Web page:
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I have heard the argument repeatedly. I have a different take on it. I once wrote software for the Apple and the PC. I developed a "Readability" program that measured the grade level of written material by measuring sentence length, multi-syllabic words, and a host of grammar issues. There are a number of Readability formulas out there. My program used nine of them and would spit out an answer: "This text is written at a fourth grade reading level, more or less." The specifics and veracity of this approach can be argued, but is really beside the point for this thread. The point is, "I wrote software."

Now, I'm just a librarian with no marketing experience, but I tried hard to market the software myself. This was in the days when an Apple had 64K of memory max, when 16K cost $120.00. I spent a total of $7,000 on my Apple ][ setup. And I spent at least 1,000 hours developing this program. Given what programs were selling for in those days I decided I would try a price point of $30.00. For that I sent you a 5-1/4" floppy disk and a manual of operations. I set up operations on the dining room table and went to work. I did "order fulfillment" every night. Finally I turned the program over to a real publisher named, of all things, "Micro Power & Light" and let them deal with it. I was really too tired to continue. At its heyday I managed to make just shy of $4,000 per year for about three years before the program fizzled (and rightly so.)

Obviously, if you do the math above, I really didn't make any money. There was a cost to every sale: mailing, copying, etc. and I believe the "profit" from my "Schedule C" sole proprietership was in the black by a few hundred dollars for those years, for which I paid taxes. Needless to say I was unable to quit my day job and eventually I just gave up doing it because, you know, I'm no Bill Gates and there's not a lot of call for readability programs. Besides, Microsoft Word has it built in these days. But I had my shot and I don't regret it. Not a lot of people have made any money writing software and I can count myself among them, so Yay for me. I put it on my resume. I doubt it ever made a difference. Besides, that whole experience made me understand "how stuff works" and I probably did much better in my career as a librarian turned computer nerd than if I had not had such an experience.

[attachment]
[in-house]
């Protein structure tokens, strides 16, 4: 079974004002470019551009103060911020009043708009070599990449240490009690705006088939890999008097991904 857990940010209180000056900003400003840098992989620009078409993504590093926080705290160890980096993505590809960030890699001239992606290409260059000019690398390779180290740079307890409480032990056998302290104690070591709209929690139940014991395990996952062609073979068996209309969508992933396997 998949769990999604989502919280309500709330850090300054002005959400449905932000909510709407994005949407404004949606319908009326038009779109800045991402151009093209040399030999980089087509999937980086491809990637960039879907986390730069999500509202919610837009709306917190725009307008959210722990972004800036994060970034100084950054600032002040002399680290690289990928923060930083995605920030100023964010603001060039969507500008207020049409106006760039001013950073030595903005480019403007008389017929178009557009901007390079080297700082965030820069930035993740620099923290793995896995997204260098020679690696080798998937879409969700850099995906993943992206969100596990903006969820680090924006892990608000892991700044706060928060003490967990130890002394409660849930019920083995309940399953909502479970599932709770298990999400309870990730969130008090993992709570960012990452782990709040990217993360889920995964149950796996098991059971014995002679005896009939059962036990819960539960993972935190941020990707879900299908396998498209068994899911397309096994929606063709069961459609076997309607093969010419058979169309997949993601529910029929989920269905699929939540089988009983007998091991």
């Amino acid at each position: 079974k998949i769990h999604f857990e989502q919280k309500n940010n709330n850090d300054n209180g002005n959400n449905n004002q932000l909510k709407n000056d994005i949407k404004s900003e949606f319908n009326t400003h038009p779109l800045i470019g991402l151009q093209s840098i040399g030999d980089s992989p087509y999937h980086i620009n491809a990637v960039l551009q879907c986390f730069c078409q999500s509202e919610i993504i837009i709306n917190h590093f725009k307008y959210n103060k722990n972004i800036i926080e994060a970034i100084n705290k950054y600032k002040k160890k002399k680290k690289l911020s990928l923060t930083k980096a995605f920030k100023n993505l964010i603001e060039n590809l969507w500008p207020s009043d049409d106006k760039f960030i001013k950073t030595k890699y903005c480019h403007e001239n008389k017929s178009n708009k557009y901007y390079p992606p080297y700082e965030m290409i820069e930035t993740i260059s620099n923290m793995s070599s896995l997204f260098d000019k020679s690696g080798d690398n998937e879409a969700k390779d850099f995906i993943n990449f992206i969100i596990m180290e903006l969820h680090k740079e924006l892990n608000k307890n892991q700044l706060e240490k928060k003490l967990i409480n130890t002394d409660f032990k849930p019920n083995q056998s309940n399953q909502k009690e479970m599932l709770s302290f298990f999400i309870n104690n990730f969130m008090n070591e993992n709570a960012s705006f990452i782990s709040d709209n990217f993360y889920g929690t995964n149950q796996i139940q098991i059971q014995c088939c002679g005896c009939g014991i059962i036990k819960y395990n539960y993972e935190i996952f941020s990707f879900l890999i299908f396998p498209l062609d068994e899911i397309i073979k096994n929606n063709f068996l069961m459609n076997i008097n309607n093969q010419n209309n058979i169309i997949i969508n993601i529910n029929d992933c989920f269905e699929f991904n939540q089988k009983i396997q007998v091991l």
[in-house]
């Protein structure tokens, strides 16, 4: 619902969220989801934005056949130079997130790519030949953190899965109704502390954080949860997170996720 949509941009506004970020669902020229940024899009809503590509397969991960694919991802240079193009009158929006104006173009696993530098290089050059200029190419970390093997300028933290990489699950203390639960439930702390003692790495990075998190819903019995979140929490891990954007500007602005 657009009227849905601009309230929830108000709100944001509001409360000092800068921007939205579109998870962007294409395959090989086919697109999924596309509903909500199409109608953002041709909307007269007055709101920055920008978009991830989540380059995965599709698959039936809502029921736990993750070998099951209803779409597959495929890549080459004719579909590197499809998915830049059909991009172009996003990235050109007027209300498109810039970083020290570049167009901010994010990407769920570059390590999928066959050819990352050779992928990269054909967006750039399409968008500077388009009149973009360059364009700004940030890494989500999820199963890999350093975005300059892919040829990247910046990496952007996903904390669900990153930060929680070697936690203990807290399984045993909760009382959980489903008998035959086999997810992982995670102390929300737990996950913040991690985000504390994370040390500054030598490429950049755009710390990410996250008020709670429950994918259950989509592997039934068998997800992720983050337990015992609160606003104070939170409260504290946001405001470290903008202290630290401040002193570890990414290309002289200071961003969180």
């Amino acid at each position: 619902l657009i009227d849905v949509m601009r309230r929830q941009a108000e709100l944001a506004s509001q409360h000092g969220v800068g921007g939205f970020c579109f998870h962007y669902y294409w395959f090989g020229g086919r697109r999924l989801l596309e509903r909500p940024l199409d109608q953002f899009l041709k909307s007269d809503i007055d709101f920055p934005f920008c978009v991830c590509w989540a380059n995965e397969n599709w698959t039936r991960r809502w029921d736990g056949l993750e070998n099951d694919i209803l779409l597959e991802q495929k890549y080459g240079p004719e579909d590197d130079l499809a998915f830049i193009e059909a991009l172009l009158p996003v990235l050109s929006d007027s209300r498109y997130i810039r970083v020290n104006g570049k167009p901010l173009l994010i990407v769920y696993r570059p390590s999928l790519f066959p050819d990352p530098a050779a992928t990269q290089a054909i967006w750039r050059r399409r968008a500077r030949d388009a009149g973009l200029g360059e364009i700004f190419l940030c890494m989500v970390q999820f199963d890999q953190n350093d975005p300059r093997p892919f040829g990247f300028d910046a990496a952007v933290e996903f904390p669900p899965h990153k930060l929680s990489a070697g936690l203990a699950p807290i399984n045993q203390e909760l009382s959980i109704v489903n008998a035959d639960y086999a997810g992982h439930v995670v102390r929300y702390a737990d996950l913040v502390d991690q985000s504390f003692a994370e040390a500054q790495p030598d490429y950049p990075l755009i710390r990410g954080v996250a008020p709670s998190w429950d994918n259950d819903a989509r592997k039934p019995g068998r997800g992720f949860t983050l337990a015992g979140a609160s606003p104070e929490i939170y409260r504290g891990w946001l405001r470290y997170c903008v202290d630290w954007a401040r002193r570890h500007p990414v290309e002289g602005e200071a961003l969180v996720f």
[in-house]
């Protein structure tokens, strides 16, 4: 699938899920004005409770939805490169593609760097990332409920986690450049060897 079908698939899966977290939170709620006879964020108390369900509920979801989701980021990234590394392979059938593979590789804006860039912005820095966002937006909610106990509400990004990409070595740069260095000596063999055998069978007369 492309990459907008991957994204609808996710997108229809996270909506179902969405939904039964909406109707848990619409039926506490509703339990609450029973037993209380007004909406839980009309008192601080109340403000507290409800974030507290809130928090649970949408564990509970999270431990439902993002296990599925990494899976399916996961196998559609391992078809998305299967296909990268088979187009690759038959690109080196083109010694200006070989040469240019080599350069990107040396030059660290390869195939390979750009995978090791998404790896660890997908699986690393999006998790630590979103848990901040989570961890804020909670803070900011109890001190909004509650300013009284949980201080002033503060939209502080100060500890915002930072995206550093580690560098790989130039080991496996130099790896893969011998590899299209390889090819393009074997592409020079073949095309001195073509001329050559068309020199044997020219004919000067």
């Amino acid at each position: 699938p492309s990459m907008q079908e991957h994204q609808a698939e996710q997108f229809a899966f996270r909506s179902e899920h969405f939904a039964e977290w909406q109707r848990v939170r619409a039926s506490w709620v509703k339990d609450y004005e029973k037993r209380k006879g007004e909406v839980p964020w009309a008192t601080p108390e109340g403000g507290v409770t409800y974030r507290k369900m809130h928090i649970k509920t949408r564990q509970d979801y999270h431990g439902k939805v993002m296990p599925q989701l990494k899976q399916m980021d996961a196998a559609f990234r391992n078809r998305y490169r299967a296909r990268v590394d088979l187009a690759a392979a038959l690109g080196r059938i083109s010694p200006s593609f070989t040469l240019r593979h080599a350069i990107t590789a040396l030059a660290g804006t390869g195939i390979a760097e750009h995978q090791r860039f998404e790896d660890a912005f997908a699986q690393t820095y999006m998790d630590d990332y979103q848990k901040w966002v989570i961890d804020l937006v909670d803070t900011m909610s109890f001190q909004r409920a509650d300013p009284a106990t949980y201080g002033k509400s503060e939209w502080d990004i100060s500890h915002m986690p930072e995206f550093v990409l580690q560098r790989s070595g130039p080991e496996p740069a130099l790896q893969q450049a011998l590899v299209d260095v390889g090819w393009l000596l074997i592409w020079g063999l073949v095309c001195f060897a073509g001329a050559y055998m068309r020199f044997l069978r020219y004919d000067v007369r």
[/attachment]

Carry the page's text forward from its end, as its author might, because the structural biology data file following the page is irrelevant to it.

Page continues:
But imagine my surprise when I discovered that nearly every school district in the country had multiple copies of my program. Teachers, always claiming how impoverished they were, had copied the program for use in their classrooms. There were literally tens of thousands of copies of my program throughout the country. People would call me up and ask for help with a problem, yet they weren't even my customers!

Now I don't consider myself a greedy corporate overlord enslaving the masses. I'm a friggin' librarian, for Chrissakes! Yet had I been able to have even a modest royalty on those tens of thousands of copies of my program, my life would have appreciably changed. Instead, my blood, sweat, and tears were stolen from me. I don't blame others for my own incompetence. I wasn't selling Lotus 123 to corporate America. That part is all my fault and I acknowledge it, but this idea that I should offer up my creation for the world for free, and then they'll send me some money of they feel like it, hasn't really worked out for me and a whole lot of other people who have not written Harry Potter books and are really scraping by.

Publishers aren't in any better of a position. I wrote a book about an author's works and the author objected saying she owned anything about her works. I felt her stance was unfair. The publisher, who had spent considerable time and effort on the book (The cover was all ready to go) told me, "Margins are so slim that we cannot afford to even win a lawsuit, much less lose one." So the book was cancelled.

The real point here is that people who advocate "freedom from copyright,'" as it were, like to leave you with the impression that people who "own" copyrights are evil, foul capitalists and part of the one percent. That's not true at all. the people who are really hurt by this attitude are at the bottom of the socio-economic ladder, not the top. For every author who becomes a multi-millionaire on a surprise bestseller, there are a thousand authors like me who are condemned to never making any headway, in part due to your attitude that we don't own the works we have produced and that you have every right to use them as you see fit without any compensation at all.



posted on May, 15 2012 @ 09:12 PM
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reply to post by RSF77
 


I cannot disagree with you more.